Accidental Injuries, Part One: Spotlight on Broken Bones
“Sticks and stones may break my bones.” Almost all of us are familiar with the childhood rhyme. As personal injury lawyers, we can tell you that it’s more than sticks and stones hurting people. There are car crashes, slip and fall accidents and more that account for broken bones.
Obviously, we are not physicians. However, we think our clients need to learn the basics. This article is the first in a series on different types of injuries. Your treating doctor should always be your primary resource when it comes to diagnosis and treatment.
All Types of Fractures
Sally was involved in a car accident. She is transported to the emergency room by ambulance. After x-rays, her arm is put in a sling and provided with a diagnosis. Sally’s friend is alarmed when she sees her. The conversation goes something like this:
Friend: “Oh wow! What happened? Did you break your arm?
Sally: “No, I fractured it.”
You may have guessed it. Sally’s answer is both right and wrong. If you are diagnosed with a fracture, you’ve broken a bone. The same is true for cracked bones. They all are different ways of saying a bone has been broken!
Broken bones often come with different descriptive terms. Of course, one will always refer to the affected body part. It may also involve specifying the type of fracture. We’re happy to give you a quick summary on a variety of fractures as presented by the American Academy of Orthopedic Surgeons:
- Stable fracture: If there is a “better” type of fracture, this wins the prize. A stable fracture responds well to immobilization. Once a cast or splint is applied, the injury should heal and the bone return to its proper placement.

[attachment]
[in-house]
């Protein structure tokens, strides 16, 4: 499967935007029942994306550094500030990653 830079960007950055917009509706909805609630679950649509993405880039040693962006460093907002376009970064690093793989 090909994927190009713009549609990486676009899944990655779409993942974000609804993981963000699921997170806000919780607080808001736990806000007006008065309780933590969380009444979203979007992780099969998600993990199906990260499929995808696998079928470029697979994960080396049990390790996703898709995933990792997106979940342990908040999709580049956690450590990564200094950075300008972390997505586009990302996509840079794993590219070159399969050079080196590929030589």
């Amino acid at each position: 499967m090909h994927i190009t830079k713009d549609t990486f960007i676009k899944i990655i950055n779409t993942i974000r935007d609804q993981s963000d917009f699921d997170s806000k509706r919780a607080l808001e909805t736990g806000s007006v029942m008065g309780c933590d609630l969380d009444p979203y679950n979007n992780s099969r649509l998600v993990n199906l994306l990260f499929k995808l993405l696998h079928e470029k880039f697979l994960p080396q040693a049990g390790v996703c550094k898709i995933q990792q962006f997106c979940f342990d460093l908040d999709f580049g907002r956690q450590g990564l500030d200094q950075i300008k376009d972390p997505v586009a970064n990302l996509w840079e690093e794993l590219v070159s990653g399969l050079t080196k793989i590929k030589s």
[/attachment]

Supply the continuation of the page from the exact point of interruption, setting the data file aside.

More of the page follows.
- Open Compound fracture: Did your bone actually pierce through the skin? If you can visualize your broken bone on the outside, it falls into this category. This type of fracture could also mean that the skin around your injury is exposed, but your bone hasn’t necessarily poked through it.
- Transverse fracture: This type of fracture runs perpendicular to the long part of the bone.
- Oblique fracture: The break appears to be diagonal or crossways.
- Comminuted fracture: A bone may shatter into multiple pieces. If so, it is a comminuted fracture. These types of breaks require surgical repair.
Broken Bones are Serious Injuries
There is no doubt. A broken bone can be a serious injury. It can put major restrictions on your mobility immediately following an accident. It can also be the impetus for traumatic arthritis in the future.
It is important to seek medical help as soon as possible for any type of fracture. Let diagnostic tests and doctors decide the extent of your injuries. Treatment can include a cast, surgery and subsequent physical therapy.
If you have suffered any type of broken bone as a result of an accident, we would like to speak with you. At the Law Offices of Anthony Carbone, we handle all types of accidental injuries. Contact us to review the circumstances that caused your injury.